submitted: February 23, 1981.
COMMONWEALTH OF PENNSYLVANIA
DEREK MCBRIDE, APPELLANT
No. 1516 Philadelphia, 1980, Appeal from Judgment of Sentence of the Court of Common Pleas, Criminal Division, of Montgomery County, No. 4783 of 1979.
Arthur J. King, Assistant Public Defender, Norristown, for appellant.
Ronald T. Williamson, Assistant District Attorney, Norristown, for Commonwealth, appellee.
Spaeth, Johnson and Wieand, JJ.
[ 289 Pa. Super. Page 397]
Where appellant has been convicted of corrupting the morals of a minor, may a court validly require, as a condition of probation, that he refrain from contact or communication with such minor? We agree with the learned trial judge that this was a proper condition of probation and affirm the judgment of sentence.
On February 14, 1980, Derek McBride entered a counseled plea of guilty to an information charging him with corrupting the morals of a minor.*fn1 He also pleaded guilty to
[ 289 Pa. Super. Page 398]
possession of a controlled substance with intent to deliver.*fn2 He was placed on probation for four years upon the conditions that he undergo psychiatric counseling and have no contact with the juvenile whose morals he had corrupted. Subsequently, appellant appeared before the court on charges that he had violated the conditions of his probation. He waived a hearing thereon and stipulated to various violations, including the commission of new offenses precipitated by a desire to contact the minor. The court thereupon entered an order of probation for a new four year period and included as conditions that appellant enter and complete the Abraxas Foundation's drug rehabilitation program and have no contact with the juvenile girl whose morals he had corrupted. Appellant then filed a petition to reconsider the sentence, asking that the court remove and vacate the conditions of probation. The trial court declined to accede to this request. On appeal, appellant argues that by directing him to have no contact with the juvenile, the court imposed an undue restriction on his liberty and violated his constitutional rights to freedom of speech and association.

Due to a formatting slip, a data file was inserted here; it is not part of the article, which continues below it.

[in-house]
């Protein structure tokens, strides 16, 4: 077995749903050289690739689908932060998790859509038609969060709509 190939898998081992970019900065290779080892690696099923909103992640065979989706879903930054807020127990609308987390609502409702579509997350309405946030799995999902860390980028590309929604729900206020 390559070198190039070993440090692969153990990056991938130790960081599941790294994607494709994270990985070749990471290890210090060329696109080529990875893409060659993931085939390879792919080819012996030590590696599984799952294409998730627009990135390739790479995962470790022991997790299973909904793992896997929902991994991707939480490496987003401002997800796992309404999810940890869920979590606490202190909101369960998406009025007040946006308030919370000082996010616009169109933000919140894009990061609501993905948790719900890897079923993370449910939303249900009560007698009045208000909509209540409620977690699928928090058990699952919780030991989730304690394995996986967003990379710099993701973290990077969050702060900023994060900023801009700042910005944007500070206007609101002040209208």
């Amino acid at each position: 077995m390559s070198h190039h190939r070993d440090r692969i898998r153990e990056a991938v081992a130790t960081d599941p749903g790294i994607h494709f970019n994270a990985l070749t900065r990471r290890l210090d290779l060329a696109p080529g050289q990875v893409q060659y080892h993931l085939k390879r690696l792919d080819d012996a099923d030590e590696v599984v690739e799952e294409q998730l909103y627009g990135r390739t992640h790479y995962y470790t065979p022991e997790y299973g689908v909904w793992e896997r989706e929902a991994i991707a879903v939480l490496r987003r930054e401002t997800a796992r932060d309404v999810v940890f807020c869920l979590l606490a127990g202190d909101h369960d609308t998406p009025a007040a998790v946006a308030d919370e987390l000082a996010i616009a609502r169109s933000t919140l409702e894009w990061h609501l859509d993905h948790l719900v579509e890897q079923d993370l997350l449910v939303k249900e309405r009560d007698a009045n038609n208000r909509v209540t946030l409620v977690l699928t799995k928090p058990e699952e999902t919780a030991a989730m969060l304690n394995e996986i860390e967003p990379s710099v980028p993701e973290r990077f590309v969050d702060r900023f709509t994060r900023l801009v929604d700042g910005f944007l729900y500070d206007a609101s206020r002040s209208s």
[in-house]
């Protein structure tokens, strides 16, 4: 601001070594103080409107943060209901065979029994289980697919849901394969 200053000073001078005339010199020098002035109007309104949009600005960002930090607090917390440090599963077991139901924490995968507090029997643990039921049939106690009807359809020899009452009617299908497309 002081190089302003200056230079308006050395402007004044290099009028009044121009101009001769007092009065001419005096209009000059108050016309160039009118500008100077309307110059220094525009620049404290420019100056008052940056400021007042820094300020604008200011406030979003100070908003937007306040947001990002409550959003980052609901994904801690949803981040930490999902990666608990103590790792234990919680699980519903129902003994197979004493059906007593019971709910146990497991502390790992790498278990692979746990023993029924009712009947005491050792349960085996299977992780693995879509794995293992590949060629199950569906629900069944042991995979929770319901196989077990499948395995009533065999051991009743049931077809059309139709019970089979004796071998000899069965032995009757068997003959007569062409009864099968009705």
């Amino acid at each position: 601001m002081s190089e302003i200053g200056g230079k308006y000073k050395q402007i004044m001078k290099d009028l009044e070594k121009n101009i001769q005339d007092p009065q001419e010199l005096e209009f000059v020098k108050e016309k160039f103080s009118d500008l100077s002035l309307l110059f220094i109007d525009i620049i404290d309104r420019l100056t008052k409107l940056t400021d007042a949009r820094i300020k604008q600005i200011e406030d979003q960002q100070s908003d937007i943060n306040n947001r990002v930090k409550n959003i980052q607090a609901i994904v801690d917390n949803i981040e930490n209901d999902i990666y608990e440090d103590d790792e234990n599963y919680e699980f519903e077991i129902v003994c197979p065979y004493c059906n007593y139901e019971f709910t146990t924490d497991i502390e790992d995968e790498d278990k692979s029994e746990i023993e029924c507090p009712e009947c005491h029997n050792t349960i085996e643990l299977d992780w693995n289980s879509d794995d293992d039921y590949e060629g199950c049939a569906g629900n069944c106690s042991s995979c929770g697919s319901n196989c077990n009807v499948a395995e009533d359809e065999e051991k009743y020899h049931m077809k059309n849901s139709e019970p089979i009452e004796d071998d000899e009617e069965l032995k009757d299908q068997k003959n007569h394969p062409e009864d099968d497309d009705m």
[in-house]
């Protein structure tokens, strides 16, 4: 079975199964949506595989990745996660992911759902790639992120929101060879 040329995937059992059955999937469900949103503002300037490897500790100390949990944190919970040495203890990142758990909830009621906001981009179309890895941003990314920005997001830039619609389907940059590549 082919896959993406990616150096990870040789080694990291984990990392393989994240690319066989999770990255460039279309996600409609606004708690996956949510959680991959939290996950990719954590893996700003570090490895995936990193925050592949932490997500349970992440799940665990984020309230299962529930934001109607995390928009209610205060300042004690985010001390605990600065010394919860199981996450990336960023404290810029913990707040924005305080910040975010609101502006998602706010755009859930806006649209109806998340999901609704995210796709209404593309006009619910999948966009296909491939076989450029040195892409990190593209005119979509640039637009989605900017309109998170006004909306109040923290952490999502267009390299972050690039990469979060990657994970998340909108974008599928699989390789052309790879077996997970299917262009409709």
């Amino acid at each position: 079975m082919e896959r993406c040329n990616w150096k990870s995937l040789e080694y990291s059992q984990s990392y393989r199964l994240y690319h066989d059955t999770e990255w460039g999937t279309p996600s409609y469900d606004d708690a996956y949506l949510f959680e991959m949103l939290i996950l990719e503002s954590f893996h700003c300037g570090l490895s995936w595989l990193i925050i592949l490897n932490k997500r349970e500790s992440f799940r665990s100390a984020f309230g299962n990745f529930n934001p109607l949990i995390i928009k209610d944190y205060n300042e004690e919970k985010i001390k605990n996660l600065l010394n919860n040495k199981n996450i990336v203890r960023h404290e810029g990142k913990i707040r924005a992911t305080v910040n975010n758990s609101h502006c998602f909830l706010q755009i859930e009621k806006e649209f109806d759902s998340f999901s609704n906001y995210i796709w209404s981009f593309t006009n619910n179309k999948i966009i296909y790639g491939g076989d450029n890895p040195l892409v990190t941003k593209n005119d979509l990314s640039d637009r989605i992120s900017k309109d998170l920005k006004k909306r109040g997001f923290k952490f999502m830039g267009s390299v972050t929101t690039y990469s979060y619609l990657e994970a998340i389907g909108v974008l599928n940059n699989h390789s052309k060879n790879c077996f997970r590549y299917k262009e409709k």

A trial court which has revoked probation may modify the original probationary period by lengthening it and by adding reasonable conditions. Commonwealth v. Vivian, 426 Pa. 192, 231 A.2d 301 (1967); Commonwealth v. Johnson, 250 Pa. Super. 431, 378 A.2d 1013 (1977). See also: 42 Pa.C.S.A. § 9771(b). The Sentencing Code, at 42 Pa.C.S.A. § 9754(c)(13), provides that as a condition of probation a trial court may require a defendant to "satisfy any . . . conditions reasonably related to the rehabilitation of the defendant and not unduly restrictive of his liberty . . . ."
This broad power to impose conditions as part of an order of probation is intended to individualize the sentencing process so that an effort can be made to rehabilitate a criminal defendant while, at the same time, preserving the right of law abiding citizens to be secure in their persons and property. An order calculated to achieve this purpose
[ 289 Pa. Super. Page 399]
will necessarily impinge to some extent upon the liberties of the person who has been convicted of crime and placed on probation. Such a person "does not enjoy the full panoply of constitutional rights otherwise enjoyed by those who [have] not run afoul of the law." Barlip v. Penna. Board of Probation and Parole, 45 Pa. Commw. 458, 463, 405 A.2d 1338, 1340 (1979).
In Commonwealth v. Reggie, 264 Pa. Super. 427, 399 A.2d 1125 (1979), this Court found reasonable a condition of probation which required a defendant "to keep away from juveniles and young adults." The condition in the instant case was considerably less restrictive, for it placed only one person outside the broad scope of appellant's right to associate with others. That person was the very person whose morals appellant had been convicted of corrupting.
Such a condition was certainly not unreasonable. It was a necessary condition for the rehabilitative program which the court fashioned for appellant, and it was intended to satisfy society's proper concern for protecting its children.
The judgment of sentenced is affirmed.